According to a TrueChild report, the answer is “yes,” or at least that’s how our young girls feel.
Statistically, elementary school children show the same interest in STEM (Science, Technology, Engineering and Mathematics) related topics, but by the 8th grade, girls are outnumbered two to one. Furthermore, by high school girls are less likely to take AP math and science courses, and tend to have lower SAT math scores.
The TrueChild report states that this decrease in interest starts around the 3rd grade when girls begin to “notice” boys and begin internalizing the incorrect notion that women can be either “pretty” or “smart,” not both. This conflict only continues with women who do enter STEM careers. According to a BUST.com piece on the report:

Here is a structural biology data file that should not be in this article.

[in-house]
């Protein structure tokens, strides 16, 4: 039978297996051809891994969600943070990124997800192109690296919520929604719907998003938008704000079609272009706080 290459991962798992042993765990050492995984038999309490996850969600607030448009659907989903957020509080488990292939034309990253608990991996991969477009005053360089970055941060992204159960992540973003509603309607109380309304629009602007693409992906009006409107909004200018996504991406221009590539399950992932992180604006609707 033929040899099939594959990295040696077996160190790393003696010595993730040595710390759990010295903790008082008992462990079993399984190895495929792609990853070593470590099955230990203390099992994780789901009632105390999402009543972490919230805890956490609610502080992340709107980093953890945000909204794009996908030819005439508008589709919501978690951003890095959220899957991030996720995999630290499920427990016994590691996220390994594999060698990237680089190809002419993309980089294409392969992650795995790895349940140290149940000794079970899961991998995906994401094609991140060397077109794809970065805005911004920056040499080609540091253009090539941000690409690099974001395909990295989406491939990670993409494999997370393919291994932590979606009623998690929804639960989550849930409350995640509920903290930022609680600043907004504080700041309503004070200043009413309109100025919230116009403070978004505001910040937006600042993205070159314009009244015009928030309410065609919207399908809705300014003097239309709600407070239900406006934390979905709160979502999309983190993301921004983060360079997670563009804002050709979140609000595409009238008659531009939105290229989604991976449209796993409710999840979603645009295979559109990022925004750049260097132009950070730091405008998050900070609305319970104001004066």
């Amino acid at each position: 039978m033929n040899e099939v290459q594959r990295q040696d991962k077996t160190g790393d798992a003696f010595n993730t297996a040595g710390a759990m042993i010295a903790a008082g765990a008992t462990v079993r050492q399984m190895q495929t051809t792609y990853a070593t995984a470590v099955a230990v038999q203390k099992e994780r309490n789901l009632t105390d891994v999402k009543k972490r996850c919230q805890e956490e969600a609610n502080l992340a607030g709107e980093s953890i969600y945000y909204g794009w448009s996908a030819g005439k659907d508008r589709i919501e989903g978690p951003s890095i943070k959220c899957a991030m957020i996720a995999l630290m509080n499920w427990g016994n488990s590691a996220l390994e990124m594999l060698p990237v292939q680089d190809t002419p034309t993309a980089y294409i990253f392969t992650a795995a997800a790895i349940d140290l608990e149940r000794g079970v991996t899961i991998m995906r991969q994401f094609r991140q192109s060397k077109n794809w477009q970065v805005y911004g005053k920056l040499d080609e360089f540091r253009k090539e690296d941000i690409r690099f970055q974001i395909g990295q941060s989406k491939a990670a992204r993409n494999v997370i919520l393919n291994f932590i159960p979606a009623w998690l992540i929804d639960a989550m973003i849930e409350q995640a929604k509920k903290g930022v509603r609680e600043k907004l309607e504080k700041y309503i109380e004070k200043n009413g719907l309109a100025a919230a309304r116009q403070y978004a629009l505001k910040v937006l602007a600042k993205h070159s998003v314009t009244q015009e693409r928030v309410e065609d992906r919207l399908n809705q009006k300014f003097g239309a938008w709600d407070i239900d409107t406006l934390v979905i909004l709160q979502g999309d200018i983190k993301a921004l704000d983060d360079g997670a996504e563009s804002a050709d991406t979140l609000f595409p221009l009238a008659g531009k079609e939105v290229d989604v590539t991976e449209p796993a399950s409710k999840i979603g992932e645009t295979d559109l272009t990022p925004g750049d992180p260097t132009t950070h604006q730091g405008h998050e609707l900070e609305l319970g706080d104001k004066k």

Later on, adult women with careers in engineering are also found to often feel conflicted about choosing between proving that they are “real engineers” or “real women.”
It’s a damn shame that, even now, women are either pigeon-holed into more “conventional” careers or break the mold only to be met with some form of hardship or pressure rather than being rewarded for their efforts. No wonder the gender pay gap persists. It all goes back to what (and how) we teach our girls about brains and beauty.